I left that clinic/hospital, after 5 nights, armed with the first drugs in their arsenal that were supposed to prevent future migraines. But they didn’t. I returned after a month and they gave me another concoction of drugs that were sure to do the trick. But they didn’t, either. On my third visit, they were scraping the bottom of their drug barrel. They had one drug that wasn’t available in a regular pharmacy, it had to be prepared special. It had a long list of side effects, including seizures. I had the prescription filled, but I never was quite brave enough to take it.

So, what happened to the long list of preventives they had to choose from? Good question. I don’t think their list was ever that long. Probably it helped some percentage of their patients because those patient’s triggers were in line with the migraine triggers that clinic knew about.

And that’s how it came about that I had to become the detective and solve my own migraine issue. By that time I had seen a number of neurologists. All of them with the same bag of tricks and the same list of migraine triggers. Those that even bothered talking about triggers.

What I learned from this was that pills were not the answer. And that it would take some hard work and sacrifice on my part to solve my migraine issue. But I was determined that there was an answer. And, by that time, I was willing to do whatever it took to get my life back.

Do you have a problem with migraines? What have you done to solve your migraine issues? Leave a comment below with your own story.

Chronic Migraine Causes Your Doctor Won’t Tell You About

Severe pain from chronic headaches or migraines can have many causes. Sometimes, knowing the cause is knowing how to make them go away.
Severe pain from chronic headaches or migraines can have many causes. Sometimes, knowing the cause is knowing how to make them go away.

Much has been written about the cause of chronic migraine headaches. I know this because I spent countless hours trying to solve my own migraine riddle. No doctor could really help. I would ask why I had migraines, but they typically ignored the question. I think it was easier to just blame them on female hormones. Something I had to live with. I’ve come to realize that the real answer is that doctors just don’t know it all. Primarily because they have never had to live with. Day in. Day out. If you have, then you tend to want to dig deeper. I used to want my doctor to have to spend a week with me so that he could understand better what I was going through.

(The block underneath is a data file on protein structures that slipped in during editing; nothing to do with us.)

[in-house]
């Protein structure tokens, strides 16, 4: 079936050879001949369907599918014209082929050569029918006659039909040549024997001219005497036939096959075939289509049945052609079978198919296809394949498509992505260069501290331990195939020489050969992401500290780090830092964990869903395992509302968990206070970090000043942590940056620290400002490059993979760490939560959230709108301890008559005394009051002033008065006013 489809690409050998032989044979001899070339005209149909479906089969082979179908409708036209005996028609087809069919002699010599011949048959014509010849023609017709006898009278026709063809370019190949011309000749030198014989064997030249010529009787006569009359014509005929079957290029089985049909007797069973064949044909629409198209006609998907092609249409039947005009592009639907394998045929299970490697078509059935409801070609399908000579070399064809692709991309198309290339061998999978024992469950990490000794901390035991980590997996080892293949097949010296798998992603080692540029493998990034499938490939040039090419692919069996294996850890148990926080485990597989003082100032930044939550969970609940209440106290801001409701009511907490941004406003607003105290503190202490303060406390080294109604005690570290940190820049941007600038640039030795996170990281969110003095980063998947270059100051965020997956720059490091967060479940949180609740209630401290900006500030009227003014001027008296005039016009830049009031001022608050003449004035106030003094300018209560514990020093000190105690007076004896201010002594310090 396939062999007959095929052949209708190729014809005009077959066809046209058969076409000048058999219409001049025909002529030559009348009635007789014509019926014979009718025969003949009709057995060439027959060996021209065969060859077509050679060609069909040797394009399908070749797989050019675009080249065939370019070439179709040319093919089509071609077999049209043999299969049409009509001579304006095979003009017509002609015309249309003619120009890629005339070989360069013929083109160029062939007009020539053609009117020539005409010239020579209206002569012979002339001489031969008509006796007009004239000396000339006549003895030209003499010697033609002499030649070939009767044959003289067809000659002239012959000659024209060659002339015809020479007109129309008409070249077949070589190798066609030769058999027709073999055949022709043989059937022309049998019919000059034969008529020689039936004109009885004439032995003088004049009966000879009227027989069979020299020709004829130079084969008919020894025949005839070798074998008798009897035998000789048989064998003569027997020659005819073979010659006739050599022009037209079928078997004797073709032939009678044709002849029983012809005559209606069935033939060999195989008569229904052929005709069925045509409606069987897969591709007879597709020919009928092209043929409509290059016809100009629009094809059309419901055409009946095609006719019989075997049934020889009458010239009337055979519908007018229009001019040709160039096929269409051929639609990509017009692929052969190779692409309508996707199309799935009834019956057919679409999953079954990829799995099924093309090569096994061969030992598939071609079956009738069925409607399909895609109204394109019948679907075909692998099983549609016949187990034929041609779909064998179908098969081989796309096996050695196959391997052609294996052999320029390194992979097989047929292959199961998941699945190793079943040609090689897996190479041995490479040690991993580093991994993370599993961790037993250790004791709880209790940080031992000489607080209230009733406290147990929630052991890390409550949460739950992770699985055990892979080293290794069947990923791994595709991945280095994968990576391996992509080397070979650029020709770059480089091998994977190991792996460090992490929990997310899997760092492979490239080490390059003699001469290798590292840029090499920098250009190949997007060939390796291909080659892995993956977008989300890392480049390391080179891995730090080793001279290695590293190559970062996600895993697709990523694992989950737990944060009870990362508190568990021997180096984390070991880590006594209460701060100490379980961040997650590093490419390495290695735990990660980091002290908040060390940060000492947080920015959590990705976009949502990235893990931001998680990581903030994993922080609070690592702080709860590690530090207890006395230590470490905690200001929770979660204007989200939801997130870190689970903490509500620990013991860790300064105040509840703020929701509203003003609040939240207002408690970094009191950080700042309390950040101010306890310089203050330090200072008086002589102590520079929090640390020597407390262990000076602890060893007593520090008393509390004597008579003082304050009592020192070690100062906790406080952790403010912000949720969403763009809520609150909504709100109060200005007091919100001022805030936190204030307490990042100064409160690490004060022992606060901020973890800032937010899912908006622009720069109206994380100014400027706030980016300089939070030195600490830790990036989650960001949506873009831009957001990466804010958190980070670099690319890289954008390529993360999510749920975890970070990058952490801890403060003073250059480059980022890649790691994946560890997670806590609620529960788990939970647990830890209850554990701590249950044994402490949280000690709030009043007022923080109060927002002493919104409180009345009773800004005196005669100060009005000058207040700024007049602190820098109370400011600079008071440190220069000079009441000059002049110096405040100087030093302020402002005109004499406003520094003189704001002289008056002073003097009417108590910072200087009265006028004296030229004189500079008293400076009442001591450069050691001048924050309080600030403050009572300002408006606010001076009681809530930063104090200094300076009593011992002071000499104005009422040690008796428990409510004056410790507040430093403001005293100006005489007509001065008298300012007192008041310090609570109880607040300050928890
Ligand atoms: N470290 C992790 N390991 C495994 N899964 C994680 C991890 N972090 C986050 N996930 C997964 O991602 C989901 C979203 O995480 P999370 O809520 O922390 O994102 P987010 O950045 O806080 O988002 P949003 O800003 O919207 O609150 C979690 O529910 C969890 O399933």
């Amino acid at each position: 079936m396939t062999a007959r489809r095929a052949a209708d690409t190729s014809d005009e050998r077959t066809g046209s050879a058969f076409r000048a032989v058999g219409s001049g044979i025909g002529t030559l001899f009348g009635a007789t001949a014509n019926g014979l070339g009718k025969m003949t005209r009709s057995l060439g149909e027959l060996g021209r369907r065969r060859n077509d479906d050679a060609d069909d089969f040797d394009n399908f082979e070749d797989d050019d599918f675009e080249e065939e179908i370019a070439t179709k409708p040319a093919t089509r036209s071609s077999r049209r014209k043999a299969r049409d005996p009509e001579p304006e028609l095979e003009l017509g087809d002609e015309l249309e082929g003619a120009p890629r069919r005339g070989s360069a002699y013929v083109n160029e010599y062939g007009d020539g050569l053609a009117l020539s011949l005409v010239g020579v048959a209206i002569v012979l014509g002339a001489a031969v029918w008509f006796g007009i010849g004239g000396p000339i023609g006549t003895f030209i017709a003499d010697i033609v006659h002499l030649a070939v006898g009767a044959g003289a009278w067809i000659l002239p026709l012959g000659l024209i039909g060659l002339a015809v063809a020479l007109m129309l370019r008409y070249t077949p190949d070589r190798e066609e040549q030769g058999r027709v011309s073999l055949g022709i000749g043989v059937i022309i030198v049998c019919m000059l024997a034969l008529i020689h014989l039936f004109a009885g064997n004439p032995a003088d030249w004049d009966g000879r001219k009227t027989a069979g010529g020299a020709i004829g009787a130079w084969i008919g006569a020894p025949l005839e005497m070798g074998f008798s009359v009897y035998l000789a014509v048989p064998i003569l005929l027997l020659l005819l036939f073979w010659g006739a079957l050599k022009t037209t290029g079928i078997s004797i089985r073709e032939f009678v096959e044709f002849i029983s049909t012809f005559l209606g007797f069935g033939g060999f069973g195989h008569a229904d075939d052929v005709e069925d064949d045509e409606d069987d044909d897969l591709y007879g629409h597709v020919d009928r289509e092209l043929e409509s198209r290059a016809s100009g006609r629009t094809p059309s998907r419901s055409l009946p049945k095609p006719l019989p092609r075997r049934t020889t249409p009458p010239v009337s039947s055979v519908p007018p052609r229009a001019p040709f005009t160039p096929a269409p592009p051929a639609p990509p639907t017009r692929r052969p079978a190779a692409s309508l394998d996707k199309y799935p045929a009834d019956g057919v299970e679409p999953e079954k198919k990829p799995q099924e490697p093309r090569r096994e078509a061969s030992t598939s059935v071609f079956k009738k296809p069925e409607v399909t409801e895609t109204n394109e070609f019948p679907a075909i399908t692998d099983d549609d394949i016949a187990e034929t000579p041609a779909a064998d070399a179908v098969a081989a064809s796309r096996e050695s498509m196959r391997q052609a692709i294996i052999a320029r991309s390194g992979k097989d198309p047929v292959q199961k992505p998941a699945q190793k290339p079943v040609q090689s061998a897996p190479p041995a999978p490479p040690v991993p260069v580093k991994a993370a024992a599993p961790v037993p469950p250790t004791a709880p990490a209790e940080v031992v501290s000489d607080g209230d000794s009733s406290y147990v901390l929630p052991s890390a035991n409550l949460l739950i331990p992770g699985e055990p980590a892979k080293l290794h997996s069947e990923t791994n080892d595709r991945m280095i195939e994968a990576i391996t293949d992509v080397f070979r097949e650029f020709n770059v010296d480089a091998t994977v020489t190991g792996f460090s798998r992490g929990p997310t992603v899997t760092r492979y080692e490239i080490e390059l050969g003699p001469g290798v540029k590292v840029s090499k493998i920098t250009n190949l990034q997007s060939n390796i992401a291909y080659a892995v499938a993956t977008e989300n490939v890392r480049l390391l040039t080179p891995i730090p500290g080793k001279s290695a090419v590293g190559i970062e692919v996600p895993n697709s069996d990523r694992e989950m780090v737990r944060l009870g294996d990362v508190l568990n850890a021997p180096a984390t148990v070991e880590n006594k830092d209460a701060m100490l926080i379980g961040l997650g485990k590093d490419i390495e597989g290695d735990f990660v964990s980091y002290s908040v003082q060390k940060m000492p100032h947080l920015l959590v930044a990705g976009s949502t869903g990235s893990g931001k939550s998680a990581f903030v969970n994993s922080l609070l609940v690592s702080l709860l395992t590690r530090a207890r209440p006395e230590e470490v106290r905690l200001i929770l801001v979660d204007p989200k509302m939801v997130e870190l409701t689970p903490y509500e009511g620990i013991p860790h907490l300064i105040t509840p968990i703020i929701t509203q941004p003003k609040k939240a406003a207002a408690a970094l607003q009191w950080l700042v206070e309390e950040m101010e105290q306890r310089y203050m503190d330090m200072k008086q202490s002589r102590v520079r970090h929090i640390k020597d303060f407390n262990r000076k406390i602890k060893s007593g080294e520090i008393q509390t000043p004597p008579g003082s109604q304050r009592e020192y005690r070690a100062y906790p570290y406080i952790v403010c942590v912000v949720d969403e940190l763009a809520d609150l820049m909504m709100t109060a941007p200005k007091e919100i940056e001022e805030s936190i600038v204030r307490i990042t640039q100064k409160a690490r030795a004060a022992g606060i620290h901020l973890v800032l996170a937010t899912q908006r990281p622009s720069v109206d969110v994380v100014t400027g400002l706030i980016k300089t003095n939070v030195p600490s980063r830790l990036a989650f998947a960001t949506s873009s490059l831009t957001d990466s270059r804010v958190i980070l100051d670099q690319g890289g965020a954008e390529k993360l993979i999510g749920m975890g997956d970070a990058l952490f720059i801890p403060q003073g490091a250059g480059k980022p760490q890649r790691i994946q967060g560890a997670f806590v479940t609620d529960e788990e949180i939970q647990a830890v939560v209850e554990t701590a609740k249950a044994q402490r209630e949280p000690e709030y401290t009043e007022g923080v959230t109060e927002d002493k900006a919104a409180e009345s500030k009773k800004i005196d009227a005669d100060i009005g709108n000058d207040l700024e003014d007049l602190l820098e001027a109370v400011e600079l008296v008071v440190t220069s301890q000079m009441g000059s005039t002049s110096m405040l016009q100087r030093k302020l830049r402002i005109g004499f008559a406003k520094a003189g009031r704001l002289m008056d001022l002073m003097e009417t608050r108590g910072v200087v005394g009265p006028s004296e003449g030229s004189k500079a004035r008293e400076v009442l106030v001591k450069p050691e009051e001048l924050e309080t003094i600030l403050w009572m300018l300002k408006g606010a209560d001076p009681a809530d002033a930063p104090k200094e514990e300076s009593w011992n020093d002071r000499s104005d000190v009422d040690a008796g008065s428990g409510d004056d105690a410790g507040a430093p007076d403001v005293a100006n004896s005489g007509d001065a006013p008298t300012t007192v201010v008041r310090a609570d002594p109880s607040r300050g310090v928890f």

Starting in 2001, I began to have chronic daily migraine headaches. I dealt with this for over 2 years before I was able to ferret out my particular issues. I already knew, at the start, that fragrances were a big migraine trigger for me. But something had changed. There was much more to my migraines. And I was the only one interested in figuring it out.

That’s when I began my research. I started with the typical things known to trigger migraines: female hormones, bright lights, stress, lack of sleep, not eating, weather changes, red wine, caffeine. Some – really bright sunshine and skipping meals – were issues for me. Others were not. But the causes for my chronic migraine headaches were deeper and more complex than many migraine sites suggest.

Here’s what I found in my migraine odyssey:

  1. I found foods that I once could eat without problems were now migraine triggers – including MSG, aspartame, walnuts and other nuts, and more.
  2. I found that every day smells could trigger a migraine – cooking smells, natural essential oils, etc. Basically, strong smells.
  3. I found that fragrances and chemicals could trigger a migraine at levels that were almost undetectable.
  4. I found that I had to become very picky about the types of products I used to clean my home.
  5. I found that I had to become very picky about the types of personal products I used: soaps, shampoos, deodorants, hairsprays, etc.
  6. I found that I am blessed to have a husband who is willing to adapt to the changes I had to ask him to make.
  7. I found that I have to be picky about where I go, who I sit near, where I stay on vacation, and even where I work.